An example:

Suppose one were to attempt to infer the next letter in a word using a character level recurrent neural net, and that all inputs were slight variations on the phrase


and the network was trained on the task of returning the final letter. Assuming the training was effective, the expected output given an input


would be $b$. Indeed, relatively simple tasks such as these are well-accomplished by recurrent neural nets with no fancy gating. But now suppose that a non-recurrent (in the traditional sense) neural network were trained on a sequence of $a \in \mathscr A$ and $b \in \mathscr B$ as above. The expected next output given sequential alternating inputs

\[a, \; b, \; a, \; b, \; a ,..., \;a\]

would be $b$. If the above argument (that any network while training over many inputs behaves as a recurrent neural net for one input) is accepted, the alternation in input type contributes to $v_n$ minimizing its objective function.

Thus although alternating input types minimized the value of $v_{ma} - v_{mb}$, this alternation would be expected to cause the network to ‘learn’ that output type is alternating, and if this were not general to a test set then accuracy would necessarily follow.

Why randomize inputs during or between epochs

Randomization of inputs between or during training epochs is also effective for minimizing objective function loss. Why is this the case: once training inputs have been randomized, what further purpose would shuffling the inputs again serve?

In the above sections, it was claimed that a neural net configuration $v_i$ depends not only on the inputs, but on the sequence of those inputs. In dynamical system terms, a periodic training input ‘trains’ the network to expect periodic inputs in a test set regardless of whether or not the input is periodic.

Suppose we have three elements per training set, and we want to perform three epochs of training. After randomizing the inputs, there is

\[a, c, b\]

such that the full training session is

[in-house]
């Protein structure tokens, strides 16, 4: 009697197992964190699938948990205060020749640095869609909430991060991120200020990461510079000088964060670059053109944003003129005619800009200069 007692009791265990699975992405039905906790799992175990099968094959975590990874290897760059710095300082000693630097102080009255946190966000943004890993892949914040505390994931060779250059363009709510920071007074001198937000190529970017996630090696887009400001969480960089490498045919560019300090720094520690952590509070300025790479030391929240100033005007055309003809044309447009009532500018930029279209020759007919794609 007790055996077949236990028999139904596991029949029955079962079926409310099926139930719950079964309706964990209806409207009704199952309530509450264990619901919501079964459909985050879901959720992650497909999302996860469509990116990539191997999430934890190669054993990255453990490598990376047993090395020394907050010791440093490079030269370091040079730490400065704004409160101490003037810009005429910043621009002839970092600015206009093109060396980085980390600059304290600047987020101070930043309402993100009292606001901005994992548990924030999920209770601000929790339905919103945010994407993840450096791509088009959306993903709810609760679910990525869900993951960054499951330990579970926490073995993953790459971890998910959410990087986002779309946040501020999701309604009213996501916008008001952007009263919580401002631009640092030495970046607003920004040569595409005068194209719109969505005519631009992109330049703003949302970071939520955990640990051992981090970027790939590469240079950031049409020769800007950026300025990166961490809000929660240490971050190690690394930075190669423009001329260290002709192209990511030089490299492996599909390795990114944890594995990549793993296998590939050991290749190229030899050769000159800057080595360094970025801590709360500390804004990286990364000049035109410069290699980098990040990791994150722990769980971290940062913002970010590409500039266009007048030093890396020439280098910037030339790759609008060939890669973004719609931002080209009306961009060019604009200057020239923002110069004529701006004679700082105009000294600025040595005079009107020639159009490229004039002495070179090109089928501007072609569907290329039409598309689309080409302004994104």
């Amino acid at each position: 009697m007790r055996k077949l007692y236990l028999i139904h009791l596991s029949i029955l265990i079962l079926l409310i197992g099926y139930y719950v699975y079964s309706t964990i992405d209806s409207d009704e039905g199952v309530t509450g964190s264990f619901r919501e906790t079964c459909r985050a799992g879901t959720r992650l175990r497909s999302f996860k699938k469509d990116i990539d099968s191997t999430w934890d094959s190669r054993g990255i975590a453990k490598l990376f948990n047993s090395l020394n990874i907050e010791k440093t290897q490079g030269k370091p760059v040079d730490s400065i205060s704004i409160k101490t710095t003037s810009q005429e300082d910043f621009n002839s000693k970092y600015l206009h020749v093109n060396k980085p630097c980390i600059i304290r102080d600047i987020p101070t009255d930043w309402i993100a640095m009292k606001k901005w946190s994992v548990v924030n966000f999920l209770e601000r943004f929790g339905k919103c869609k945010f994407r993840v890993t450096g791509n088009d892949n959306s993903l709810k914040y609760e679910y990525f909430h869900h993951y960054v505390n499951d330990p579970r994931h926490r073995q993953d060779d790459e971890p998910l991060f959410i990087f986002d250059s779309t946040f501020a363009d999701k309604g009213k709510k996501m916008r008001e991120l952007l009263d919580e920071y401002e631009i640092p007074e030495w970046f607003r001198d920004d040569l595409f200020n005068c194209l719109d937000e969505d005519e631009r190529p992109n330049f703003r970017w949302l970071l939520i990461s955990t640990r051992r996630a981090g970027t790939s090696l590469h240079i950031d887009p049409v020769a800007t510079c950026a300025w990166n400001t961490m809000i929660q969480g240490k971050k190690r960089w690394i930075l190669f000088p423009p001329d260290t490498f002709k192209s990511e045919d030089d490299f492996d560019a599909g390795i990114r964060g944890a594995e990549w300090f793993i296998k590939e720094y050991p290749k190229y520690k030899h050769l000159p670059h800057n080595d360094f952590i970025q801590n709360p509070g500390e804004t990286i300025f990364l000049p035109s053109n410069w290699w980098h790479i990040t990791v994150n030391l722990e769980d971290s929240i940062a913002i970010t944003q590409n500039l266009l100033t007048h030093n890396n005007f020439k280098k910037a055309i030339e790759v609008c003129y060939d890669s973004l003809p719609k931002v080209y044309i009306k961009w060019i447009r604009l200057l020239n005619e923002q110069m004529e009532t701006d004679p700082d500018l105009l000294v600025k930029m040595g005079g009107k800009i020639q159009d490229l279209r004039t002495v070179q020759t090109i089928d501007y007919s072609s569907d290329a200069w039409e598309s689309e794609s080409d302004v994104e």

\[a, c, b, a, c, b, a, c, b\]

But this again is a periodic sequence, with a periodicity being the size of the dataset. Over many epochs, this periodicity becomes reflected in the final network configuration $v_n$ just as a shorter period would be.

A possible benefit from randomized inputs during training

Returning to the successive configurations $v_0, v_1, …$ the network takes over time during training, the directed graph representing these configurations given inputs and outputs is as follows:

\[v_0 + i_0 \to o_0 \to v_1 + i_1 \to o_1 \to \cdots \to v_n\]

Now suppose one epoch is completed, and $v_n$ has decreased the objective function’s output but not to the global minimum. If one wishes to begin another training epoch and further minimize the objective function’s output, what sequence of inputs should be used?

One option would be to use the same sequence of inputs as for the first epoch, that is, $i_0, i_1, i_2, i_3, …, i_{n-1}$. Now the initial configuration for the second epoch is not expected to be the same as it was before the first epoch, or $v_{02} \neq v_{0}$ and therefore the sequence $o_{02}, o_{12}, o_{22}, …, o_{n2}$ would not be the same either. But it would be more similar than if $i_0, i_1, i_2, …$ were reordered.

To see why this is, observe that we can assign a vector to the input sequence $I = i_0, i_1, i_2, … i_{n-1}$. There are many vector additions and multiplications and other operations involved in updating $v_0 \to v_n$, but we can combine all of these into one operation $\circ$ to give $v_0 \circ I = v_n$.

Finally, is it very likely that the ideal path from $v_{00} \to v_{nn}$ such that $v_{nn}$ minimized the objective function $F$ was achieved using the initial ordering $i_0, i_1, i_2 … i_{n-1}$? No, given that there are $(n-1)!$ ways of ordering $n-1$ inputs, without prior knowledge then the chance of choosing the best initial path is $1/(n-1)!$ assuming each path is unique. Reordering the input sequence between epochs increases the chances of choosing a better path for one epoch (as well as a worse path).

If many paths are of similar ‘quality’, but some paths are much better, then reordering the input sequence can act to minimize the objective function in $v_n$ by increasing the chances of landing on a better path.

Backpropegation and subspace exploration

Neural networks were studies long before they became feasible computational models, and one of the most significant breakthroughs that allowed for this transition was the development of backpropegation.

Backpropegation can be thought of as an optimal graph traversal method (or a dynamic programming solution) that updates a network’s weights and biases with the fewest number of computations possible. The goal of training is to find a certain combination of weights and biases (and any other trainable parameters) that yield a small objective function, and one way this could be achieved is by simply trying all possible weights and biases. That method is grossly infeasible, and even miniscule networks with neurons in the single digits are unable to try all possible (assuming 32 bit precision) combinations.